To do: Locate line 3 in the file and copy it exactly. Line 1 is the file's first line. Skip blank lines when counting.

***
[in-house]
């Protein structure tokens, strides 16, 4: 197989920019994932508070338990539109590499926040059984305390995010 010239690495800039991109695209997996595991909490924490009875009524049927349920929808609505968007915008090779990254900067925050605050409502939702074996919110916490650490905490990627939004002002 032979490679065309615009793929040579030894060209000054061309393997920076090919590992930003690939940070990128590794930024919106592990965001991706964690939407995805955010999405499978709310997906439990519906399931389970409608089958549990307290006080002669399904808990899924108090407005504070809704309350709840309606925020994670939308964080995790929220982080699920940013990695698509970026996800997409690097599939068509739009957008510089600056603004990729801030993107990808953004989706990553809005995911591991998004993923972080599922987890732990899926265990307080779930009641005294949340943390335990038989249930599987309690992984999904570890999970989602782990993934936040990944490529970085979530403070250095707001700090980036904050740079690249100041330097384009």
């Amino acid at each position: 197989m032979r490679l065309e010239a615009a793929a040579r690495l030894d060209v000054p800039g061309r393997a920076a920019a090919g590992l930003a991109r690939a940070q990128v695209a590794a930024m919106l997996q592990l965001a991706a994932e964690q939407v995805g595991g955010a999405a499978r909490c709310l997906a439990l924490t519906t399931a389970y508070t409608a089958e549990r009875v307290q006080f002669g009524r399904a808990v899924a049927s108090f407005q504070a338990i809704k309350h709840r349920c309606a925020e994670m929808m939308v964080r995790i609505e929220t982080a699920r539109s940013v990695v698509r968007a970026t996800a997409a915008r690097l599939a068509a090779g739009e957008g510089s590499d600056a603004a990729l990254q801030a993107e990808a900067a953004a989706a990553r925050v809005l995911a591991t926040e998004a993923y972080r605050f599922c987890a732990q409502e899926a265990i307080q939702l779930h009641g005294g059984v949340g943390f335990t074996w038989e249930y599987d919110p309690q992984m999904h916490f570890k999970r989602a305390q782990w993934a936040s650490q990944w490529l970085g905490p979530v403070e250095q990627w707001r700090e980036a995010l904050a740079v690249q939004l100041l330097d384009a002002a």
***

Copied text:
């Amino acid at each position: 197989m032979r490679l065309e010239a615009a793929a040579r690495l030894d060209v000054p800039g061309r393997a920076a920019a090919g590992l930003a991109r690939a940070q990128v695209a590794a930024m919106l997996q592990l965001a991706a994932e964690q939407v995805g595991g955010a999405a499978r909490c709310l997906a439990l924490t519906t399931a389970y508070t409608a089958e549990r009875v307290q006080f002669g009524r399904a808990v899924a049927s108090f407005q504070a338990i809704k309350h709840r349920c309606a925020e994670m929808m939308v964080r995790i609505e929220t982080a699920r539109s940013v990695v698509r968007a970026t996800a997409a915008r690097l599939a068509a090779g739009e957008g510089s590499d600056a603004a990729l990254q801030a993107e990808a900067a953004a989706a990553r925050v809005l995911a591991t926040e998004a993923y972080r605050f599922c987890a732990q409502e899926a265990i307080q939702l779930h009641g005294g059984v949340g943390f335990t074996w038989e249930y599987d919110p309690q992984m999904h916490f570890k999970r989602a305390q782990w993934a936040s650490q990944w490529l970085g905490p979530v403070e250095q990627w707001r700090e980036a995010l904050a740079v690249q939004l100041l330097d384009a002002a």